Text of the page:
Friday, July 02, 2010

25 Tips for Eating Locally on a Budget

On Wednesday, I went to a talk about, "Eating Locally on a Budget," hosted by the Commonwealth Club at the Ferry Building.

The panelists were:

Deborah Madison, Author, Local Flavors, Seasonal Fruit Desserts, Vegetarian Cooking for Everyone and many more.
Leda Meredith, Author, The Locavore's Handbook, and Ballet and Dinner From Scratch.
Jessica Prentice, Author, Full Moon Feast
Temra Costa, Author, Farmer Jane (Moderator)

I've compiled 25 Tips for Eating Locally on a Budget from their discussion, and hope you'll add your tips in the comments:
  1. Plan your menu around seasonal fruits and veggies.
  2. Every fruit and vegetable has a season. Within that season there is a peak season, which is the cheapest time to buy them.
  3. Can, freeze, pickle, and dry fruits and veggies by yourself, and with others, while they are in season.
  4. Eat the whole vegetable (e.g. beet and the beet greens, chard leaves and stems).
  5. Create purchasing criteria. Prioritize which foods you will be flexible with, and which you will always buy when they are organic and local.
  6. Walk around the farmers' market before you buy anything to compare prices.
  7. Make a list before shopping to prevent impulse buys.
  8. Don't go shopping when you're hungry, to prevent over-buying.
  9. Grow your own fruits and veggies. If your yard is sunny and your neighbor's is shady, grow the appropriate plants in each of your plots, and trade.
  10. Join a community garden.
  11. Get over "meat prejudice." Stewing cuts are cheaper than steak and hamburger. Whole animals, and cuts with the bone in them are cheaper than; for example, a boneless, skinless chicken breast. Mutton is cheaper than lamb.
  12. Use bone broth in dishes to get inexpensive nutrition without having to add meat to the dish.
  13. Raise your own chickens and/or bees.
  14. Embrace rice and beans!
  15. Volunteer at farmers' markets and CSAs (Community Supported Agriculture) in exchange for free, or discounted produce.
  16. Find out if your farmers' market takes food stamps (some do).
  17. Buy, cook, and share food with friends and neighbors.
  18. Create, or join a CSK (Community Supported Kitchen).
  19. Reframe thinking about spending money on fresh, local, and organic food as an investment, rather than a luxury. Prioritize spending money on food over other things.
  20. Eat nutrient-dense foods. You'll need to eat less, and won't need to buy vitamin supplements.
  21. Trade your talents and skills for food.
  22. Embrace limits. Have more expensive food for special occasions, not every day.
  23. Use a slow cooker.
  24. Use a pressure cooker (apparently they don't blow up anymore!).
  25. Always cook enough to have leftovers.
What are your tips for eating locally on a budget?

One of mine is to check out Sustainable Table and Local Harvest. They are great resources for finding farmers' markets, CSAs, food co-ops, and other sustainable food resources.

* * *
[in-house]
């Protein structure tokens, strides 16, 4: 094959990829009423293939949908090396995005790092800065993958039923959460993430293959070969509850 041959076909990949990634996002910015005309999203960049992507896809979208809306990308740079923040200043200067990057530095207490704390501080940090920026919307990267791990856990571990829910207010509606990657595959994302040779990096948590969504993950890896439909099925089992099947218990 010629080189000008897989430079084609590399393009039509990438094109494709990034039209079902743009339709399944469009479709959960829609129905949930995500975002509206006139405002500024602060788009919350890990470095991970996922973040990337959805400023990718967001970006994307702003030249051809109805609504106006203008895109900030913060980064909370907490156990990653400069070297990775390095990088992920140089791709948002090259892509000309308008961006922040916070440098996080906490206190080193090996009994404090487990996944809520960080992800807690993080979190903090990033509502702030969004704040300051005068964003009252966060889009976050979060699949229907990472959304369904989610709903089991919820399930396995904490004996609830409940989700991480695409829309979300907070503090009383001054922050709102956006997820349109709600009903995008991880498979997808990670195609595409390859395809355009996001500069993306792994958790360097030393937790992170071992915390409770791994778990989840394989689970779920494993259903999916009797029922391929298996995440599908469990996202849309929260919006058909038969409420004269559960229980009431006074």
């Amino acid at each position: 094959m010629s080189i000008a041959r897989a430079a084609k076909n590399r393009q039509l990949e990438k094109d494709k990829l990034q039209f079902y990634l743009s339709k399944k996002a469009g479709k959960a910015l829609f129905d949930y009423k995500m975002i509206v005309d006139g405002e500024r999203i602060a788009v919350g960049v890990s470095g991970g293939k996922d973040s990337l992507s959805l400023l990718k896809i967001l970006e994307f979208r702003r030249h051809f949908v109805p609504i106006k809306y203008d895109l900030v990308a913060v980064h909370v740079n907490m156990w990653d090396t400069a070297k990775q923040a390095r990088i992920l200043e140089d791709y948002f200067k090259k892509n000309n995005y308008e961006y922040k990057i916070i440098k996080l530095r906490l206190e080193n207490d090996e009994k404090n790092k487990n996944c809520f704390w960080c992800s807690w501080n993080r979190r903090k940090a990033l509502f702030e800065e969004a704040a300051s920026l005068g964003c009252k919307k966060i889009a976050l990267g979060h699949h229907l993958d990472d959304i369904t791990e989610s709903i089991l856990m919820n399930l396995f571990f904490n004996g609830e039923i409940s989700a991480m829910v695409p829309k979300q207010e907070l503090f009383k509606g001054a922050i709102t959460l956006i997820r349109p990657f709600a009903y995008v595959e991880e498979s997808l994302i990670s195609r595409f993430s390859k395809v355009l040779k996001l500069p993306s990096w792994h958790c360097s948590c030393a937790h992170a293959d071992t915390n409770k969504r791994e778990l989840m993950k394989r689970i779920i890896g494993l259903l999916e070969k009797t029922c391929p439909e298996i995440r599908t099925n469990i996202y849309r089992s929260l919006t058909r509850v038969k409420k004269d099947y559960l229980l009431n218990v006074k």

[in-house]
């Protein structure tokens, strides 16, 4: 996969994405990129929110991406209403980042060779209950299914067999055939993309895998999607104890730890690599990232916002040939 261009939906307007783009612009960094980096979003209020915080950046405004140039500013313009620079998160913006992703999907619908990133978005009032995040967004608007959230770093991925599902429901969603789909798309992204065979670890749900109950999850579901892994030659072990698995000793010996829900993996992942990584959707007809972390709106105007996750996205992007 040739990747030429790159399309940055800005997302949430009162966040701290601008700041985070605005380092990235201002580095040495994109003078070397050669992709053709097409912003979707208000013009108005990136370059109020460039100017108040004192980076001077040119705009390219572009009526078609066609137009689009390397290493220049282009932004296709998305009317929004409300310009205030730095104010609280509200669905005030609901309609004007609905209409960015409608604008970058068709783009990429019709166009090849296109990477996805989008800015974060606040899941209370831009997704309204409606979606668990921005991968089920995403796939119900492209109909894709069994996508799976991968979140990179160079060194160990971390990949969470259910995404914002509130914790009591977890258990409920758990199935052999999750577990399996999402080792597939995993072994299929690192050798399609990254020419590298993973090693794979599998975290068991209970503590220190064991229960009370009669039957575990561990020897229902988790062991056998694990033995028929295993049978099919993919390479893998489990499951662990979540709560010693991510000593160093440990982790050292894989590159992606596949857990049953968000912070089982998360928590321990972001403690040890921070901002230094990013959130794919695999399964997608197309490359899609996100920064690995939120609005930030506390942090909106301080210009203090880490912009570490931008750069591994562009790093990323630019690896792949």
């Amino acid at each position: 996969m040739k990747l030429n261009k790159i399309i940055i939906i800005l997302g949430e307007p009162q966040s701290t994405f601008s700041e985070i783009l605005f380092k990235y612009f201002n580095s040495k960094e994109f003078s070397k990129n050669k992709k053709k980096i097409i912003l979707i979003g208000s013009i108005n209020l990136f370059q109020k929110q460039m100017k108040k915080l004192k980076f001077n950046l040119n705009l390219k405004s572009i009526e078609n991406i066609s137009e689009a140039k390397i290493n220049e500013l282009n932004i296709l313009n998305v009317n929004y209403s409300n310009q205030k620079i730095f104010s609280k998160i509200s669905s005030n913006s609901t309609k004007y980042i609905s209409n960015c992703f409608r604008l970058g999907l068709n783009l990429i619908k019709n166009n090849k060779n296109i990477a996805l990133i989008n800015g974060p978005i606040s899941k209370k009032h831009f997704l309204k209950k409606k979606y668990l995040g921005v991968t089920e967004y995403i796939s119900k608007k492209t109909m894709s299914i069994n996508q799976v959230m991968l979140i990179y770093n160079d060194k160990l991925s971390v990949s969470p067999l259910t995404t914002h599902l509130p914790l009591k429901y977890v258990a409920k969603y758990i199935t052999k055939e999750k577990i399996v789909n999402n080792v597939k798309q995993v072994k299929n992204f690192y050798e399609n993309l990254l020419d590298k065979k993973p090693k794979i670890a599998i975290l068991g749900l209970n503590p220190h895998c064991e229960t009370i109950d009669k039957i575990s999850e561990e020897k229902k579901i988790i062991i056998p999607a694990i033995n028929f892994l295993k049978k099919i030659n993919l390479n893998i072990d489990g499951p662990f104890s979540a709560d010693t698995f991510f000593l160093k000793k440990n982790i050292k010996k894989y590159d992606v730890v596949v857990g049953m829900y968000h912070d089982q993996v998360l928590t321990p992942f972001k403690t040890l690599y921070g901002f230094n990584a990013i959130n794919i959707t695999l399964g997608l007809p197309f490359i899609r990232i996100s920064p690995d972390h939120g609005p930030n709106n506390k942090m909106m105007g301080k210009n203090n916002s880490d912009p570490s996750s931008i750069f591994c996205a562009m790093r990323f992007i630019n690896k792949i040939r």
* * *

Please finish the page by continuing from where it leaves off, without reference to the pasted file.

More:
Photos by me from the Temescal Farmers' Market.


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7 comments:

  1. Thanks for the ping! Nice article too!
    --Chelsea Green Publishing

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  2. You're welcome (: Glad you liked the post.

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  3. What a great list. I have to completely agree with you about buying vegetables and fruit in season, eating beans and grains and using the pressure cooker which are all things that I advocate. And the new pressure cookers DON'T blow up -- they can't.

    Although I don't cook meat, the less expensive cuts are tenderized quickly in the pressure cooker. And you can cook grains in half the time of other cooking methods, and beans in just minutes.

    You can see more about pressure cooking at my website http://www.pressurecookingonline.com and my not very active blog http://www.pressurecooking.blogspot.com and my other website http://www.theveggiequeen.com.

    The more people who encourage eating locally on a budget the better.
    Thanks for sharing.

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  4. Thanks, Veggie Queen! I would like to learn how to use a pressure cooker, and these resources are great.

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  5. RE: #13: or rabbits! less fat, more protein than chicken even!

    RE: #14: unfortunately haven't found good local sources for affordable beans - Rancho Gordo & Terra Vegetables have beans for $5/lb!!! Rice is available from Davis area, which is within a 100-mile-radius (all depends on how you define local)

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  6. Eris - Have you read the book, Farm City by Novella Carpenter? She has a whole chapter about raising rabbits.

    Thanks for the local beans and rice resources. I was wondering, when they mentioned eating beans and rice, how easy they would be for most people to find locally.

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  7. I love the last tip! I ALWAYS cook enough for leftovers!

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